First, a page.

• Celebrex (Celecoxib) is an NSAID that does not significantly increase the risk of bleeding.

    • Celebrex does not have to be stopped prior to spinal injections.

Supplements

  • Many natural supplements can affect clotting pathways, increasing the risk of bleeding.

  • For safety, please stop taking supplements for at least 5 days prior to your injection.

    • Examples: Fish Oil, Vitamin E, Ginko Biloba, Ginseng, Garlic, St. John’s Wort

Other Medications

  • Do not stop taking any medications unless you are specifically told to stop.

  • If you have any questions about taking a certain medication, ask your provider.

 

What Happens on the Day of the MBB?

Where do I go?

  • All MBBs are performed in an outpatient ambulatory surgery center.

  • The address and phone number of the surgical center will be provided to you.

When Should I Arrive?

  • Please arrive at least 15 minutes prior to your appointment to get checked in.

How Long will the Procedure Take?

  • Expect your appointment to last around one hour from arrival to discharge.

Should I Take my Blood Pressure Medications on the Morning of the Procedure?

  • Yes; these medications do not thin your blood. Take them always.

Can I Eat or Drink prior to the Procedure?

  • If you are not having Sedation, you can eat and drink before the procedure.

  • If you want Sedation:

    • Do not eat for 6 hours prior to your injection.

    • Do not drink for 4 hours prior to your injection.

      • You may take your medications with small sips of water.

Can I Drive Myself to the Procedure?

  • If you are not having Sedation, you may drive yourself or use a Taxi/Uber/Lyft service.

  • If you are having Sedation, you MUST have an adult over 18 years old to drive you home.

    • You cannot use a Taxi/Uber/Lyft service unless you have an adult with you.

    • Your driver must remain at the surgery center throughout the entire procedure.

      • Your driver is not allowed to leave and come back later to pick you up.

      • Individuals have been left at the surgery center with no way home (sad but true).

What Happens After the MBB?

ACTIVITY

  • On the day of the injection, you should perform activities that normally cause your pain.

  • Goal: To see if these normally painful activities still cause pain after the joints are numb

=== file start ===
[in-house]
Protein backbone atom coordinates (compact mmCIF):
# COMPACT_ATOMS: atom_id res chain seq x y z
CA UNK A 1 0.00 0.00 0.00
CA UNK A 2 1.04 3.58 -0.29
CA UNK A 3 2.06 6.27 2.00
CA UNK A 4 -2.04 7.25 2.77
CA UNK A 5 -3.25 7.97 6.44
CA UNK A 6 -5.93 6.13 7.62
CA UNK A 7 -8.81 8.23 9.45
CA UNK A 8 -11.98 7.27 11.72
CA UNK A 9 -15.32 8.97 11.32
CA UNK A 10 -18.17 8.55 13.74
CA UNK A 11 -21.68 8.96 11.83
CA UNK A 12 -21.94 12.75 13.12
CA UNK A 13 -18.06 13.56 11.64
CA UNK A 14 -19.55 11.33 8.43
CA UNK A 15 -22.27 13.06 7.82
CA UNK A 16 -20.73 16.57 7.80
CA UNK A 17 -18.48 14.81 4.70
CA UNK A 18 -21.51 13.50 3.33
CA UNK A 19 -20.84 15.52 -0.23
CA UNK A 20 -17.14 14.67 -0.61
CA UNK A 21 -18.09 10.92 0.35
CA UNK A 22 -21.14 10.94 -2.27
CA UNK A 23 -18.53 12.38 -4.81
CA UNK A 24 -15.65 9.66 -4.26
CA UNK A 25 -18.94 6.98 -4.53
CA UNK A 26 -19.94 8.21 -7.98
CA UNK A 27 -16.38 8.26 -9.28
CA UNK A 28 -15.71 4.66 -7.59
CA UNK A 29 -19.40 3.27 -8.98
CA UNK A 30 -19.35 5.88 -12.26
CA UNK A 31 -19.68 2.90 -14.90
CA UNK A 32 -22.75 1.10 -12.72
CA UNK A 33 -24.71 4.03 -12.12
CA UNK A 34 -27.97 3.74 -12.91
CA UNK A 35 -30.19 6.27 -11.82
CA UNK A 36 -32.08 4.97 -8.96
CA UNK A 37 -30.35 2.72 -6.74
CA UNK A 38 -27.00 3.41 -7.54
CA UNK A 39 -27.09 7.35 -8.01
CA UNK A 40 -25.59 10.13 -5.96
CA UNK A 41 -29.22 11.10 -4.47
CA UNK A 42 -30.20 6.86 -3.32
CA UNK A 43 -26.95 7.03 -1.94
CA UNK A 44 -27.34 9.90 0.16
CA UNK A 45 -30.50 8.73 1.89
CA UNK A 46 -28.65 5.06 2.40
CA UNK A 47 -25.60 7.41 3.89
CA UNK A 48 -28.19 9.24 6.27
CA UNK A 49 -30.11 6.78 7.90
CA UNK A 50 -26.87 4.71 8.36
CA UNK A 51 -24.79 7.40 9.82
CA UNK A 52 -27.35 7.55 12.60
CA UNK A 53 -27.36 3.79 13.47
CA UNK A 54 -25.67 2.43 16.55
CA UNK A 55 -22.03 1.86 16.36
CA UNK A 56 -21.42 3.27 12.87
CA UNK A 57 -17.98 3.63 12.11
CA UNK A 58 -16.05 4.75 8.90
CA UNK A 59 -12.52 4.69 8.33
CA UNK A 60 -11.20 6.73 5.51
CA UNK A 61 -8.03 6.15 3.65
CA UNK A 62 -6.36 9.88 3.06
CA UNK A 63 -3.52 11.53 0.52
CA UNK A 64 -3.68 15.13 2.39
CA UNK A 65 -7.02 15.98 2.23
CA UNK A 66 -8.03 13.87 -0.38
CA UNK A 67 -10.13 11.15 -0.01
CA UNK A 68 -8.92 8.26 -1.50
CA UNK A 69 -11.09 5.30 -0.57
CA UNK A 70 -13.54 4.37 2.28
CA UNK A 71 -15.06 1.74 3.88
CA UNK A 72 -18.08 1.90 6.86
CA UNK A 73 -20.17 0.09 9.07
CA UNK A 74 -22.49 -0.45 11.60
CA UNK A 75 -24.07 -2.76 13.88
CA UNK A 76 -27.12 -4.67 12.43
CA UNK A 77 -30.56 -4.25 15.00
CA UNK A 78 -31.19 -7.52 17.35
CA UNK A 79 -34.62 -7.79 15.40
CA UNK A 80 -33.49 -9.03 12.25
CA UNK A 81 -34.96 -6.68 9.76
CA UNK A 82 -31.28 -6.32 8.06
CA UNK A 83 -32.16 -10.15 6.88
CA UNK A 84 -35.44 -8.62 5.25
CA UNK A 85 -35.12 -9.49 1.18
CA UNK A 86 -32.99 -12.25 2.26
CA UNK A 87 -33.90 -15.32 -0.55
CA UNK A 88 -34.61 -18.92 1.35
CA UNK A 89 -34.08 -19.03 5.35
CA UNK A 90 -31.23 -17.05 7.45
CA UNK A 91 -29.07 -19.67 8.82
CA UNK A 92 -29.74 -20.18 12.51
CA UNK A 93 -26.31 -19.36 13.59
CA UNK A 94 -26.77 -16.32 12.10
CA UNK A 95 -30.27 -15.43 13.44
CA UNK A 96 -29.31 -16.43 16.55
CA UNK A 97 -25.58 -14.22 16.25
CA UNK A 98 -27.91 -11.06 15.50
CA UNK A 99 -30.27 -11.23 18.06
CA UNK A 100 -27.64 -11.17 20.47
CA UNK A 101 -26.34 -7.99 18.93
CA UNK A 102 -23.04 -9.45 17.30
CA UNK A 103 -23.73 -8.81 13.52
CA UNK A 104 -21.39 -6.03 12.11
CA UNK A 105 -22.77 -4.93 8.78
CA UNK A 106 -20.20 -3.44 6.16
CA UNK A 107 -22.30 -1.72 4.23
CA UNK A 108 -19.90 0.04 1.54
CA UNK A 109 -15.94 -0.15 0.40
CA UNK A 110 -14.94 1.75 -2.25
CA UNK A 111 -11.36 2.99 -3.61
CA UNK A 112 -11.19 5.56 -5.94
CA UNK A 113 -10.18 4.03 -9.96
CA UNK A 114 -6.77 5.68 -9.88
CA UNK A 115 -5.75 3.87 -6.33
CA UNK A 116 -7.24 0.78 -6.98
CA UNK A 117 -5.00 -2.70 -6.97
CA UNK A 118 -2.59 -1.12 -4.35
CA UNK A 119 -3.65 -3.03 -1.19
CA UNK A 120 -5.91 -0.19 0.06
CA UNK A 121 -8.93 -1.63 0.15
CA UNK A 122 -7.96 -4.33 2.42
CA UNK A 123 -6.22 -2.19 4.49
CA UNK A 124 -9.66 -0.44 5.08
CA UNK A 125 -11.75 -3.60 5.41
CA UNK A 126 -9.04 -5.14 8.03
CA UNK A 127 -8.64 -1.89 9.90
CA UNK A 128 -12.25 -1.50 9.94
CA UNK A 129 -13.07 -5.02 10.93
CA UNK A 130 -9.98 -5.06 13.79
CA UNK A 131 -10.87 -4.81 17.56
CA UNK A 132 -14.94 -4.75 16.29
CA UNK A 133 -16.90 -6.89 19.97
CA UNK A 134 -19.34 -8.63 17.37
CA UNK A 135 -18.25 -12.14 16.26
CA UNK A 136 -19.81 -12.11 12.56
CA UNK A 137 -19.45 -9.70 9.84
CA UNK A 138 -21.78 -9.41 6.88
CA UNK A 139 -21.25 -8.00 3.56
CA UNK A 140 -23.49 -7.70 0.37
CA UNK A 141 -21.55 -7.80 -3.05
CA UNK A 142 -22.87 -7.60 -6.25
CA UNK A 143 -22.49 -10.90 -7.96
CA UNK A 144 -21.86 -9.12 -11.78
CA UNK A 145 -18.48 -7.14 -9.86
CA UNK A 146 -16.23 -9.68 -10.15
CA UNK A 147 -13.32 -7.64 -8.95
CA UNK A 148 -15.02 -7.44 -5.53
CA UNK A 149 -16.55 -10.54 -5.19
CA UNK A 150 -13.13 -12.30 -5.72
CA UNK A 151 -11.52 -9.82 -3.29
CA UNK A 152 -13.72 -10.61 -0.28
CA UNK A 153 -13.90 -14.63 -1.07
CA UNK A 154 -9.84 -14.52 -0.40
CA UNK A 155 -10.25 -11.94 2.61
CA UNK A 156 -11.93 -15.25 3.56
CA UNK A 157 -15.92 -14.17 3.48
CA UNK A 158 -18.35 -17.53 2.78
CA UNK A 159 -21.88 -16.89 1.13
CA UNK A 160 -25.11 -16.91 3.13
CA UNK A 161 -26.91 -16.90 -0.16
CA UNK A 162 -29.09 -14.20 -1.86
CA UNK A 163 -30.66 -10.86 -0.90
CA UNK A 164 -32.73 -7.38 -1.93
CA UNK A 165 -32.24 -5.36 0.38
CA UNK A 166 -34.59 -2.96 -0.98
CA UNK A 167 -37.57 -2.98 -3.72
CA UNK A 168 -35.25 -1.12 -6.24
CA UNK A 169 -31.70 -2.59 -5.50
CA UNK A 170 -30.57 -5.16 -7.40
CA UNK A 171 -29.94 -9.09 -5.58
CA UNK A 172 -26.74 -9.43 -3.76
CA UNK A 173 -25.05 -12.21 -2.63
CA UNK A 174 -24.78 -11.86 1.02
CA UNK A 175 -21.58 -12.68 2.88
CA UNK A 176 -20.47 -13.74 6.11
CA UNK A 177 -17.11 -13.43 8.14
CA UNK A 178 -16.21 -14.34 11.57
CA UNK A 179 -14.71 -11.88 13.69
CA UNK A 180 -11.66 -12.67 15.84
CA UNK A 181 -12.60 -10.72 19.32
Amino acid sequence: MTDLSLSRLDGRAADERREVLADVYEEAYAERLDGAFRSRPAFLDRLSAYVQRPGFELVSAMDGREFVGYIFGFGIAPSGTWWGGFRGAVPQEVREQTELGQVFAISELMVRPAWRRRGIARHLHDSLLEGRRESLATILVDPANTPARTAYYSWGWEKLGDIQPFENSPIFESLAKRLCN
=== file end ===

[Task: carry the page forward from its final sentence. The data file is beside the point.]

TESTING PERIOD/PAIN DIARY

  • You will need to record your pain scores throughout the day after the MBB.

  • Needed to determine exactly how much improvement you got during the testing period.

    • Accurate recording of pain levels in a diary is a VERY IMPORTANT.

    • This documentation is needed to get the RFA procedure approved.

PAIN MEDICATIONS

  • DO NOT TAKE PAIN MEDICATION OF ANY KIND during the testing period.

    • The Testing Period lasts for about 6-8 hours after the MBB.

    • This is the amount of time that the numbing medication is expected to last.

    • The only pain reduction should be from the anesthetic medications, not pain pills.

  • After the testing period ends, you may resume your normal pain medications.

OTHER MEDICATIONS

  • You may resume NSAIDs, Aspirin and other blood thinners the following morning.

EATING/DRINKING

  • You may eat and drink immediately after your injection is finished.

WATER/BATHS/SHOWER

  • You may shower the evening of your procedure, if desired.

  • Avoid submerging the injection site under water for 24 hours to reduce any risk of infection.

    • No Baths, No Swimming Pools, No Hot Tubs, etc.

CALL YOUR DOCTOR IF YOU DEVELOP ANY OF THE FOLLOWING:

  • Fever/Chills

  • Drainage/Other Signs of Infection

  • Excessive Swelling or Redness at the Injection Site

  • New/Worsening Severe Pain

  • New/Worsening Bowel/Bladder Dysfunction

  • New/Worsening Numbness/Weakness

  • New Headache that does not Resolve on its own

FOLLOW UP

  • You may follow up as soon as possible after the MBB procedure to discuss the results.

  • If you have not made a follow up, please call the Stone Med office to set up this appointment.